On the opposite end of the doom-and-gloom spectrum is the notion that the Warriors are so good they will force other teams into a kind of meek submission. Because there’s a dominant team, the rest of the league will consider transactions, remember that the Warriors exist and then shrug because nothing matters anymore. So there will be 29 versions of the Washington Generals, run by Eeyore front offices.
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Come on. No one is in a front-office job with white flags in mind.
Womens Mitch Morse Jersey I think that is a little offensive to everyone else in the league, one general manager told Sporting News. If there is a player we want or someone comes to us with a trade, do you think that we’re going to say, ‘well, that sounds good, but the Warriors are too talented so we’re not going to make that trade or sign that guy.’ That’s silly.
The Lakers and Celtics were both the No. 1 seed in their respective conferences in seven of 10 seasons from 1979-80 to 1988-89, and at least one of the teams was a No. 1 seed every single season in that stretch.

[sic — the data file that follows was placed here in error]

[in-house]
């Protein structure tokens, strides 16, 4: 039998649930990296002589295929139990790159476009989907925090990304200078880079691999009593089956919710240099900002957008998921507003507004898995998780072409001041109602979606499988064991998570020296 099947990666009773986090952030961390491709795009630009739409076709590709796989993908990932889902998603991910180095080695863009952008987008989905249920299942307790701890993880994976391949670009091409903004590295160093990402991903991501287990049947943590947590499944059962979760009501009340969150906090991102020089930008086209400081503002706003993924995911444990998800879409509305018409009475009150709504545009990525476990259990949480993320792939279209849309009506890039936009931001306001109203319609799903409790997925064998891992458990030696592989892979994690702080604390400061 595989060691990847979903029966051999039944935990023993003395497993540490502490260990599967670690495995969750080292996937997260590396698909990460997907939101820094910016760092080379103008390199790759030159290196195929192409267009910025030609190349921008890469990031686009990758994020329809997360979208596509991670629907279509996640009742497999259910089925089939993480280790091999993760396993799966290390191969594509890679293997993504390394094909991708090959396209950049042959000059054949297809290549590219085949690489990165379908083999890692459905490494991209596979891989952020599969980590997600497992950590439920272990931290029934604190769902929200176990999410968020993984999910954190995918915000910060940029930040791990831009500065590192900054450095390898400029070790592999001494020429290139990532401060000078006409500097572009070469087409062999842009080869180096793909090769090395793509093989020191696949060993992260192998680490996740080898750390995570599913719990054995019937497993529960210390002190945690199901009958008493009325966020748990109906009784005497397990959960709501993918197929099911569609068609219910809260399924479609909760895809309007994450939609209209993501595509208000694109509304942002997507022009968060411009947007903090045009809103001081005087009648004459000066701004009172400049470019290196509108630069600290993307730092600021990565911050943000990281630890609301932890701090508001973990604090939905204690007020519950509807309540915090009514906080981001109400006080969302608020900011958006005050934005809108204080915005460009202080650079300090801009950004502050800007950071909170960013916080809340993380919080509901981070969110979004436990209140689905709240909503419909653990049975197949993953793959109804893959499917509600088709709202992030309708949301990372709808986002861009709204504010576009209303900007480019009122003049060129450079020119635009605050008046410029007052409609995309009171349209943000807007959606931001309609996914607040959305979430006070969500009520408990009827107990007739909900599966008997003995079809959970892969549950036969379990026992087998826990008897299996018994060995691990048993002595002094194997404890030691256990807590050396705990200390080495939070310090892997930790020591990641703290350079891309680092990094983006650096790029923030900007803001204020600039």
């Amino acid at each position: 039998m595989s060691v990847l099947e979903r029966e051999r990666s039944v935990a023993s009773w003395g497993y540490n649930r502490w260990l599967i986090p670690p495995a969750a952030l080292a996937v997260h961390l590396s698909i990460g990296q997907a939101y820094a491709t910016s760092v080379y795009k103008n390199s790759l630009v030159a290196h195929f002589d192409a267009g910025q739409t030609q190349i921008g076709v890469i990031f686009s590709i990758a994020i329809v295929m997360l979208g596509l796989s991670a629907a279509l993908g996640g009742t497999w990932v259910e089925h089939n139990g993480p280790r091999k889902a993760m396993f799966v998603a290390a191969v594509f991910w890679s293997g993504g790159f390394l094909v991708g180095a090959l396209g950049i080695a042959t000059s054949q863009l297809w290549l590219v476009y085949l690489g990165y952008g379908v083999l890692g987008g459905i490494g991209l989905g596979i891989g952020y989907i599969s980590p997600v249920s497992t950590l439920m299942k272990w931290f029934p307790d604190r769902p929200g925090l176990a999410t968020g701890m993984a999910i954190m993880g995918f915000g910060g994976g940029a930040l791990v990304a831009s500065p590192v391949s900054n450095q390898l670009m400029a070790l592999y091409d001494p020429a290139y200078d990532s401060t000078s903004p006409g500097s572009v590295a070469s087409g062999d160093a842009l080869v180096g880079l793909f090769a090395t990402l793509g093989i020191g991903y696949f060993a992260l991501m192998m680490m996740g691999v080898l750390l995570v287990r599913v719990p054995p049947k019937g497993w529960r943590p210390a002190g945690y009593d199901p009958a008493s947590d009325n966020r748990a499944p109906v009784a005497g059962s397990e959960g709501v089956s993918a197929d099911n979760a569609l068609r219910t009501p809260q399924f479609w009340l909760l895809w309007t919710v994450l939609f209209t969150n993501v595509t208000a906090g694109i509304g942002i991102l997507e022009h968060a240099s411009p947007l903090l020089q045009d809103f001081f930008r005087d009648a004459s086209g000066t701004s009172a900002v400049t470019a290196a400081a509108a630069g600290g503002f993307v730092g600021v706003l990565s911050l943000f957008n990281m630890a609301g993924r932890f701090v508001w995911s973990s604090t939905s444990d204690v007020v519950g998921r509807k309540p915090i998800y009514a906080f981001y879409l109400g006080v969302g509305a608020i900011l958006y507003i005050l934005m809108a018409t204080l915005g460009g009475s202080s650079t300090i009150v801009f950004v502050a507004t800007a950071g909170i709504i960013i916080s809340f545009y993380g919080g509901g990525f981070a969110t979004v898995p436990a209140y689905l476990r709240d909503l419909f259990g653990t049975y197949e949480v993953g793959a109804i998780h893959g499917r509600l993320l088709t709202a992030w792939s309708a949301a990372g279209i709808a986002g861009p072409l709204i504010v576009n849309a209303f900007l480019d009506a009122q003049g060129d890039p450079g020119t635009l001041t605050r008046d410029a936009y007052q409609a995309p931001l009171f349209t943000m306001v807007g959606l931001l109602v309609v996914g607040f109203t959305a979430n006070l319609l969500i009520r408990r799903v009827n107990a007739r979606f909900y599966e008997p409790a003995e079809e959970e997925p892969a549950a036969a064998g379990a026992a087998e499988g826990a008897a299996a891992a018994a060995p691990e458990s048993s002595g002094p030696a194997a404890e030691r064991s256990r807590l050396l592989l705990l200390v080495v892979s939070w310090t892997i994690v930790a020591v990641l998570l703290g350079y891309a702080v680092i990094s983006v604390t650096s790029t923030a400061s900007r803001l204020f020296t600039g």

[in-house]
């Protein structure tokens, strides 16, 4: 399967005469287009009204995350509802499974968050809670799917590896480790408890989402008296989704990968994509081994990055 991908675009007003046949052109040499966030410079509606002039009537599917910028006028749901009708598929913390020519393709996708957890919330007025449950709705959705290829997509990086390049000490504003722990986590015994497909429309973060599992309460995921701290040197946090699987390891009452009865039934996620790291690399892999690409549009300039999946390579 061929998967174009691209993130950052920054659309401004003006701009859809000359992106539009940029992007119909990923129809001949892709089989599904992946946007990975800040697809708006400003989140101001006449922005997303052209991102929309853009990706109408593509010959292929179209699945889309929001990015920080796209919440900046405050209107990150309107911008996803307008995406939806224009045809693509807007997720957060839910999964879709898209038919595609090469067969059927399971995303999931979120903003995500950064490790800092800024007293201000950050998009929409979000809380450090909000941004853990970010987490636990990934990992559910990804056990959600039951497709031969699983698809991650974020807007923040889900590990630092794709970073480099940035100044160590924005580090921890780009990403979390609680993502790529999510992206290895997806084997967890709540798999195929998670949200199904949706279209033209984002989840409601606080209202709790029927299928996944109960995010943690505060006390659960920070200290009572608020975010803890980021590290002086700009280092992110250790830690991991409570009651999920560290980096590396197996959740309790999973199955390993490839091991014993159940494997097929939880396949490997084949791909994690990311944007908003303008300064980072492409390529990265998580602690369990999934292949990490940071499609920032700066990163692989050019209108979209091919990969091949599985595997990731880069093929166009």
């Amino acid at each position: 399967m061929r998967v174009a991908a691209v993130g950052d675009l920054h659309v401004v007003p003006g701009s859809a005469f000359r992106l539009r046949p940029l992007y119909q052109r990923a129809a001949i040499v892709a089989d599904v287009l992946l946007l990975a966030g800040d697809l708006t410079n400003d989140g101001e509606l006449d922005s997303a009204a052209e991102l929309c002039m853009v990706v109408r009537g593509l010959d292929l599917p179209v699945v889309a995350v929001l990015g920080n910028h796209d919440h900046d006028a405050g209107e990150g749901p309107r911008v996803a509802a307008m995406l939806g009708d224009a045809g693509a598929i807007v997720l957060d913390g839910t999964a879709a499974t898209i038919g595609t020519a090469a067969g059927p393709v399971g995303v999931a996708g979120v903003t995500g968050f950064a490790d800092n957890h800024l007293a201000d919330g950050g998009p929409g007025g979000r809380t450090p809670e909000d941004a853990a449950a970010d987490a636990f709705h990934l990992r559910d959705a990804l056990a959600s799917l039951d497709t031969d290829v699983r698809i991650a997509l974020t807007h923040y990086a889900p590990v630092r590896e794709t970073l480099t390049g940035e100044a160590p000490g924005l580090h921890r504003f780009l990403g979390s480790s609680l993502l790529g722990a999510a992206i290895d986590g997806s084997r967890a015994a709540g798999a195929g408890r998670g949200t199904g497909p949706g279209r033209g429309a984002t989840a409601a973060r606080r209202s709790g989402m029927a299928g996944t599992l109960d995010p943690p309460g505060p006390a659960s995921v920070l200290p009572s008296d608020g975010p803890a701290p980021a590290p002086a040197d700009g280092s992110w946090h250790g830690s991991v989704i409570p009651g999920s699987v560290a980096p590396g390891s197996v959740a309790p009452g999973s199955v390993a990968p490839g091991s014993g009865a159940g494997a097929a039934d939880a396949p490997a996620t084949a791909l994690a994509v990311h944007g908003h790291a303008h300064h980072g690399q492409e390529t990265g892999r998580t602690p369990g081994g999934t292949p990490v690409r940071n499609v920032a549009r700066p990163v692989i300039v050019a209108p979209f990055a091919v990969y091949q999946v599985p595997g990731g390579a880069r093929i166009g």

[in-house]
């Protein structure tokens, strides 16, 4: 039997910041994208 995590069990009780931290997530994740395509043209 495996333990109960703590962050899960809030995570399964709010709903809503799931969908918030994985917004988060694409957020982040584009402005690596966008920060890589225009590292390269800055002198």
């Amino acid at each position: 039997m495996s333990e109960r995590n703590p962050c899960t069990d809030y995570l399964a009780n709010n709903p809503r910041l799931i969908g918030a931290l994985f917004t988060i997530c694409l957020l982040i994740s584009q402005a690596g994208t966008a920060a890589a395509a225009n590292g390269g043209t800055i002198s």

These Warriors could be different. They could keep their egos in check for the next half-decade and not suffer the fate of the Lakers or Heat. They’d still have to work against the luxury tax. It’s possible that the team could re-sign all its free agents this summer — Curry, Durant, supersub Andre Iguodala, Shaun Livingston — but according to The Vertical’s Bobby Marks, a former front-office exec, the tax bill over the coming four years would be $1.3 billion.
Even for the Warriors’ deep-pocketed owners, that is an exorbitant payment. In addition to the money, being into the tax severely limits the team’s ability to sign new free agents. Essentially, the Warriors would lock into this roster and hope that some of its recent draftees — Kevon Looney, Patrick McCaw, Damian Jones — will continue to develop as rotation contributors.